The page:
American Psychiatric Nurses Association
BACKGROUND: Although research consistently indicates harmful effects of mismanaged anger, little attention has been given to age differences in the experience and expression of this emotion. It is plausible that, with age and experience, people have less intense anger or learn to manage it more constructively.
OBJECTIVE: The purpose of this project was to examine age differences in anger frequency, intensity, and expression in a nonclinical sample of students, faculty, and staff who participated in a health fair at a large southeastern university.
STUDY DESIGN: This descriptive study involved a predominantly white sample, ranging in age from 18 to 76 years. There were 206 men and 199 women. Anger variables were measured by an instrument to assess anger at home and at work or school.
RESULTS: No significant age differences were found in anger experienced at home. Women in their 40s scored significantly higher on anger at work than did women of other ages; moreover, their scores were almost twice as high as the scores of men in their 40s. Significant age and gender differences were found in the propensity to overtly express anger, with younger women (those in their 20s and 30s) having the highest mean scores on Total Expressed Anger.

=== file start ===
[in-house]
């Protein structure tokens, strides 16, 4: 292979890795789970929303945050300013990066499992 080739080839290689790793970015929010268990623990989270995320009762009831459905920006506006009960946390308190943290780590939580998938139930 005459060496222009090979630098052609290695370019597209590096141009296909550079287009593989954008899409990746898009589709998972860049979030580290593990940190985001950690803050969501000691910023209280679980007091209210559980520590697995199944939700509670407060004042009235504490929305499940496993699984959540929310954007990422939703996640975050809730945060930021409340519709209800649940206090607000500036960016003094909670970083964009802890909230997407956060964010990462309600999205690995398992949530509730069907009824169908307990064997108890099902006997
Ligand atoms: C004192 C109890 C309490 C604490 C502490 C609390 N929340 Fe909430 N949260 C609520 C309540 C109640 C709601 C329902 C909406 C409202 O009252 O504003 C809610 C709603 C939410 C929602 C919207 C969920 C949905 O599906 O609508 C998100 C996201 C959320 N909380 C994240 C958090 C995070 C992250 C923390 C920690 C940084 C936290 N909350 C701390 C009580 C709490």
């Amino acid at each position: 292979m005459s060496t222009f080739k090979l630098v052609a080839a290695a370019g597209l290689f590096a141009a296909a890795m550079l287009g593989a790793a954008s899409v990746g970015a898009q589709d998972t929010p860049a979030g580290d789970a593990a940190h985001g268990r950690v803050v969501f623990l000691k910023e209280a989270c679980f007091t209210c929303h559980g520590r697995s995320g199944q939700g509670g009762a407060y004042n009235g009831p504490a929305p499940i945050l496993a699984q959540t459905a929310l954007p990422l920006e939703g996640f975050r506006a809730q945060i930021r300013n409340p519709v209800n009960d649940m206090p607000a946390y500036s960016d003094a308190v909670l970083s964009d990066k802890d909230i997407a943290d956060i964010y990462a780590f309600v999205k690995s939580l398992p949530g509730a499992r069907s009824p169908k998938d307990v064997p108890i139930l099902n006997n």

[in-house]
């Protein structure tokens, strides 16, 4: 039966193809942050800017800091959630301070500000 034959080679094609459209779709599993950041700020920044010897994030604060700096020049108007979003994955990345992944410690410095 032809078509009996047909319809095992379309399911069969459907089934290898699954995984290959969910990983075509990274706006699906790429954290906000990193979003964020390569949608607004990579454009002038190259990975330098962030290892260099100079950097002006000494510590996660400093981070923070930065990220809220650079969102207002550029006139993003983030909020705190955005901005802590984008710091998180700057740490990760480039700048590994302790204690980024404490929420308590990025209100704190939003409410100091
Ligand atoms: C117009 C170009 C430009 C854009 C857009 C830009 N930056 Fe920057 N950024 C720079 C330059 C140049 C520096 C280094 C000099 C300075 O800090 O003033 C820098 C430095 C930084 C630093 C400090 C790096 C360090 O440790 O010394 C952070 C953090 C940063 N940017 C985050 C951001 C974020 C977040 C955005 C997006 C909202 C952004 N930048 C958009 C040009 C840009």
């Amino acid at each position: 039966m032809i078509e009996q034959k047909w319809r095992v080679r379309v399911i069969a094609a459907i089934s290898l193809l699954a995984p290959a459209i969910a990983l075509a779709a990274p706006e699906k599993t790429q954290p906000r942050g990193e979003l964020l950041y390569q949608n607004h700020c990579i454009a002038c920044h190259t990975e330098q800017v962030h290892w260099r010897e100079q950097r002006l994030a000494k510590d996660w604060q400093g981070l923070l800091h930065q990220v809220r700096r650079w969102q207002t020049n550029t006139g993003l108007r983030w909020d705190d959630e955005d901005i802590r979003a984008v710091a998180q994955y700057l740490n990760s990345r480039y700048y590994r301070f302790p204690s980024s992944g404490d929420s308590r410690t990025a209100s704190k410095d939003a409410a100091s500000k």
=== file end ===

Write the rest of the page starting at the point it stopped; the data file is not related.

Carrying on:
CONCLUSIONS: Findings of this study suggest the need for continued exploration of anger in samples of diverse ages so that anger management interventions can be appropriately tailored for clients.
Thomas, S.P. (2002). Age differences in anger frequency, intensity, and expression. Journal of the American Psychiatric Nurses Association, 8, (2), 44-50.